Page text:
Private moorings a growing problem?

We’ve only been cruising the PNW for five years or so and it is already starting to bug me. Every year when we set out, anchorages that we enjoyed the previous year are now limited or inaccessible because of private mooring balls. Entire harbours are now full of permanent moorages and any hope of anchoring […]

We’ve only been cruising the PNW for five years or so and it is already starting to bug me. Every year when we set out, anchorages that we enjoyed the previous year are now limited or inaccessible because of private mooring balls. Entire harbours are now full of permanent moorages and any hope of anchoring has completely disappeared. And try as I may to see both sides of the issue, it really bugs me.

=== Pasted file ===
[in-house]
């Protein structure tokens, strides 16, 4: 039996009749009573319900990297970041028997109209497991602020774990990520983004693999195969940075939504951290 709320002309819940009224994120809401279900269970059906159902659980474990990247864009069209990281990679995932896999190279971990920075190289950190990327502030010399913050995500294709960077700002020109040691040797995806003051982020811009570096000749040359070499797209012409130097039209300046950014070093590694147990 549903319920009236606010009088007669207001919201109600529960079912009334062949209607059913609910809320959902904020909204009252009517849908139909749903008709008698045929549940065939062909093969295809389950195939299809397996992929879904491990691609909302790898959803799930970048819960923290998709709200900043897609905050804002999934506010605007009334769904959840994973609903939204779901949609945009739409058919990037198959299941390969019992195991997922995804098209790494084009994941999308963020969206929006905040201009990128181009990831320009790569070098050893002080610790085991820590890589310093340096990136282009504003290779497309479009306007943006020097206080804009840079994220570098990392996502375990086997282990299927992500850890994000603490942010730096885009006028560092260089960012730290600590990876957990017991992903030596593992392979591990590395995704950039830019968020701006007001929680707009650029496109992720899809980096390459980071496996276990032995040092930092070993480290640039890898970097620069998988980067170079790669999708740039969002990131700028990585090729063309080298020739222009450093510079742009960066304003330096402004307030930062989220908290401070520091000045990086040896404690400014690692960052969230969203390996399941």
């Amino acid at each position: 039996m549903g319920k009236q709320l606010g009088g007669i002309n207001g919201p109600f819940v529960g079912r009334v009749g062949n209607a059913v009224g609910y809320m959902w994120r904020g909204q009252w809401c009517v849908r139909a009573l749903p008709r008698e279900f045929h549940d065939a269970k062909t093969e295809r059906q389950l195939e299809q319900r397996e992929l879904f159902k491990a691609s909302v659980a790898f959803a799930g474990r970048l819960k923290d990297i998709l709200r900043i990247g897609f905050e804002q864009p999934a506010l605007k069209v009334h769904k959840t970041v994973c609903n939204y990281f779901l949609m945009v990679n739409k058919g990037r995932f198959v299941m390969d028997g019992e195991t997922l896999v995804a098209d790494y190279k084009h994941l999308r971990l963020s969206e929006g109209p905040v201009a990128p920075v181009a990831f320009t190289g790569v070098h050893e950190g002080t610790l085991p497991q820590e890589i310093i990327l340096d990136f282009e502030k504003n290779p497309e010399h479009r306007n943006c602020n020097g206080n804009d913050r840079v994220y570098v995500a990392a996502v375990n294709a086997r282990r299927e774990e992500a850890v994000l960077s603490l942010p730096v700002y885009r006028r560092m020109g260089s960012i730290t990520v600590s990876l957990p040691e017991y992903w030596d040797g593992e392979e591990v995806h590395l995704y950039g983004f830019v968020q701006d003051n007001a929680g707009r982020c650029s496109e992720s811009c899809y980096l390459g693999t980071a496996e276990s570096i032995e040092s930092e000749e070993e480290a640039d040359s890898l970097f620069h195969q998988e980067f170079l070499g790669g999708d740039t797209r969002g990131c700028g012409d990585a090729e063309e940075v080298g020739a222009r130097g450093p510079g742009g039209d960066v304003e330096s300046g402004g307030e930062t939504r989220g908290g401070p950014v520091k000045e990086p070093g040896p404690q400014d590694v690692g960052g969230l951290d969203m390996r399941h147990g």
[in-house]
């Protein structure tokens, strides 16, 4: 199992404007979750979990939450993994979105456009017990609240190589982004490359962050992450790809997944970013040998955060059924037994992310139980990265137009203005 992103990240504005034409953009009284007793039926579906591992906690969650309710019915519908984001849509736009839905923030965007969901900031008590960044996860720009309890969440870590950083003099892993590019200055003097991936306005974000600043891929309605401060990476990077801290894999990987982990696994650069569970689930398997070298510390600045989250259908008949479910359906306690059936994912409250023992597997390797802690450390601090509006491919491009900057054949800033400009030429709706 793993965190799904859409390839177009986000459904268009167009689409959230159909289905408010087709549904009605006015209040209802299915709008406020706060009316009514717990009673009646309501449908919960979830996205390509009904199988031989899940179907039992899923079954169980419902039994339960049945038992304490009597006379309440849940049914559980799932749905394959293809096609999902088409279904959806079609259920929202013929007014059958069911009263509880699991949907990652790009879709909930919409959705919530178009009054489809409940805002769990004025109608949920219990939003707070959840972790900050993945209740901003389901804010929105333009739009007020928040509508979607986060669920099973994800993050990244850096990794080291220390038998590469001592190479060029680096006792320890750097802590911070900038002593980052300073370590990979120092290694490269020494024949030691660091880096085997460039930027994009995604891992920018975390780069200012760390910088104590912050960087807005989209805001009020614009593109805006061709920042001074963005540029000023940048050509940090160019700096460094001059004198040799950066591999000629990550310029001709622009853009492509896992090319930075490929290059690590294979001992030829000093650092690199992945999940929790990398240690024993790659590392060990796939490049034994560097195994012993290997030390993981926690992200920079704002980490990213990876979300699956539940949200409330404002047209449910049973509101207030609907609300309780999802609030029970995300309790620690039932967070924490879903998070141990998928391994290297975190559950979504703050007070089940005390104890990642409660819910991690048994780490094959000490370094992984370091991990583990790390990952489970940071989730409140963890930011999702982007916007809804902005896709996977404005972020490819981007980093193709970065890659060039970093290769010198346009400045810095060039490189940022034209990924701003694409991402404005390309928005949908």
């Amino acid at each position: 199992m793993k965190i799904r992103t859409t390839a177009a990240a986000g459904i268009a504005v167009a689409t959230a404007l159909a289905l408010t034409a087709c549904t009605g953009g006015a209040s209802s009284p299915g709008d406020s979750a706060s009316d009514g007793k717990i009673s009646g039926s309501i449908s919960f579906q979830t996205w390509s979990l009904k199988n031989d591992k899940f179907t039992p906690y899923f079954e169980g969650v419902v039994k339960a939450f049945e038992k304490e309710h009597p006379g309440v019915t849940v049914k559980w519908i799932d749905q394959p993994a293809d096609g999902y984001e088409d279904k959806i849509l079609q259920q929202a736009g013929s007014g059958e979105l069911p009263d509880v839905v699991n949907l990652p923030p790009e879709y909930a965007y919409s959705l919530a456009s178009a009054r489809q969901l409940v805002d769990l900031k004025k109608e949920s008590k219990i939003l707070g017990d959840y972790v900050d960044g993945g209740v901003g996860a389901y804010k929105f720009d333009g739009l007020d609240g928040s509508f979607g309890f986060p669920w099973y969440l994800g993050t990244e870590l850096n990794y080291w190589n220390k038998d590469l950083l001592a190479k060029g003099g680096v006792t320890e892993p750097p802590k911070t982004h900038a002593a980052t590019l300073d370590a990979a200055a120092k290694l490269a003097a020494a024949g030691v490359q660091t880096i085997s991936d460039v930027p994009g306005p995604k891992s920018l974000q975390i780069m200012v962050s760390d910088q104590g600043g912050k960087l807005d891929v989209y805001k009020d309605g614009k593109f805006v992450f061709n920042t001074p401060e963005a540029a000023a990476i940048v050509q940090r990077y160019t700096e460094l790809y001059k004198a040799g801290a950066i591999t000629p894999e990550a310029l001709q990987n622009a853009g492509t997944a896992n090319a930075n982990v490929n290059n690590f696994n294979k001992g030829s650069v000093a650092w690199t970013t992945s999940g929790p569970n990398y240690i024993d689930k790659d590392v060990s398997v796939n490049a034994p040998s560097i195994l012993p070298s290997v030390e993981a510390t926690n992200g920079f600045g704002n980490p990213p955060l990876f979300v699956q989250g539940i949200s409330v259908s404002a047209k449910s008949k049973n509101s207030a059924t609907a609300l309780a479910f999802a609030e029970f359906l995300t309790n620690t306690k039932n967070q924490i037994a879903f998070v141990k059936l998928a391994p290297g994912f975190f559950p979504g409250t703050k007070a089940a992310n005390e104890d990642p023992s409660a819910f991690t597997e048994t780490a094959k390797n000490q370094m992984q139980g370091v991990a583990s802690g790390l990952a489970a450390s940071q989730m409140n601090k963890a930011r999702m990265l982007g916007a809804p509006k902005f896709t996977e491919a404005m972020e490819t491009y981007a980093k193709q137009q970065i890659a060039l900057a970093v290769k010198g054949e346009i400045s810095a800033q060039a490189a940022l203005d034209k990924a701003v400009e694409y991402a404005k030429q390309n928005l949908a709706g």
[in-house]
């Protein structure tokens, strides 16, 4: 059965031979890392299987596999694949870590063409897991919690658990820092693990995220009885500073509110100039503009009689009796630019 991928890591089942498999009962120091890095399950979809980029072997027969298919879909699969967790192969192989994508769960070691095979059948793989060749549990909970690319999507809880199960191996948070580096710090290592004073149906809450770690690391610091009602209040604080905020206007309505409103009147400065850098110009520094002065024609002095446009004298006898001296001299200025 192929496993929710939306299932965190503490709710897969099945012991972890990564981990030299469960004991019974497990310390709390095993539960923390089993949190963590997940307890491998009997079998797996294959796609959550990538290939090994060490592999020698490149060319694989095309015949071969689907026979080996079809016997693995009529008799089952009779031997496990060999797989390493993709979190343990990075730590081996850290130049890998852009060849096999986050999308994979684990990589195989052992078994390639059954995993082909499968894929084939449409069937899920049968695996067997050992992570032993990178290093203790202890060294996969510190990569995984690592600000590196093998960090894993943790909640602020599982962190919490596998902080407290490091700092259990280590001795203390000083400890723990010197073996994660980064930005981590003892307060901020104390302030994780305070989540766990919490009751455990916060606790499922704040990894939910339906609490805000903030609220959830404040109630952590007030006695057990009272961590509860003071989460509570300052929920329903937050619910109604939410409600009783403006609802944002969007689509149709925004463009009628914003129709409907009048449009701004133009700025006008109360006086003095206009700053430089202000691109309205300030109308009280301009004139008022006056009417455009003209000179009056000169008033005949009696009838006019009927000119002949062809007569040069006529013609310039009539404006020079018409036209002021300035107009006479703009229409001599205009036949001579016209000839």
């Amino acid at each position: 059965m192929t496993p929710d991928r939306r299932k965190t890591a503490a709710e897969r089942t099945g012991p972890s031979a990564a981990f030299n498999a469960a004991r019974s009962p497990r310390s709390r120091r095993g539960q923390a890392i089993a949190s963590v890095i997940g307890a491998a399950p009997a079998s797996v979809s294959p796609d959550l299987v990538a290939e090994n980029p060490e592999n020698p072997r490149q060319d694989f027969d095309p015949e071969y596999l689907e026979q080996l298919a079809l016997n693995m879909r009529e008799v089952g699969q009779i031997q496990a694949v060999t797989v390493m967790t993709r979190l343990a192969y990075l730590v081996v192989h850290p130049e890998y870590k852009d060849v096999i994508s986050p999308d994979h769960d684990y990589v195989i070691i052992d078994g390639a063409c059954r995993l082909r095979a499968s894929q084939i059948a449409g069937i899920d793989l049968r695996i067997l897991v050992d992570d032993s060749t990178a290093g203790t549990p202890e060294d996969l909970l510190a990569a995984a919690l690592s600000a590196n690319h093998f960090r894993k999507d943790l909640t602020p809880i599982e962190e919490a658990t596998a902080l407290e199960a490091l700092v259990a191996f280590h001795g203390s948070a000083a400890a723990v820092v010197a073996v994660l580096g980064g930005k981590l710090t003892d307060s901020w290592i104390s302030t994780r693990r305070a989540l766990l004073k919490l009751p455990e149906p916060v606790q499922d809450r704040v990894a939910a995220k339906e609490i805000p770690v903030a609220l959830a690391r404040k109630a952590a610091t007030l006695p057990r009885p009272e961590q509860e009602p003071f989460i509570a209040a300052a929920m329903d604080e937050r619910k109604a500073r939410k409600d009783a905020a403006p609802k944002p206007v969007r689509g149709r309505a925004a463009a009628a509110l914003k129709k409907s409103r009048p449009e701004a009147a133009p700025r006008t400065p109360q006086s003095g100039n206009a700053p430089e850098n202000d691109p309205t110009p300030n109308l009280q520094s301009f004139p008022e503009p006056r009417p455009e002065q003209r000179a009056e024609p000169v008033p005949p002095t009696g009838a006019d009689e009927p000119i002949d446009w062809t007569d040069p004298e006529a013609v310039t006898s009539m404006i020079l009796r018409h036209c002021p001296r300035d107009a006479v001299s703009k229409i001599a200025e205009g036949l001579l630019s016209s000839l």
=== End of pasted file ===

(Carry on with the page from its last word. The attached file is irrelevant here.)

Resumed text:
The Rules
The first thing you have to realize is, in Canada at least, that  the waters of the Salish Sea fall under the control of the Federal Government. That means while derelict and abandoned boats (another issue entirely) are becoming problems in many harbours, there isn’t a clean and straightforward path for the various jurisdictions to deal with them. Places like Nanaimo and Victoria have been working for years to clean up the mess of boats and are faced with issues like legitimate authority, murky ownership and disposal costs.

One of the things that has seemed to help is that the Canada Shipping Act 2001 (CSA 2001) now includes specific regulations on how to mark private mooring buoys. This included contact information. It further states that when a private buoy does not meet legal standards, the Minister may remove or order the owner to modify it to meet current standards.

Continue reading the full post on Never Forever blog.

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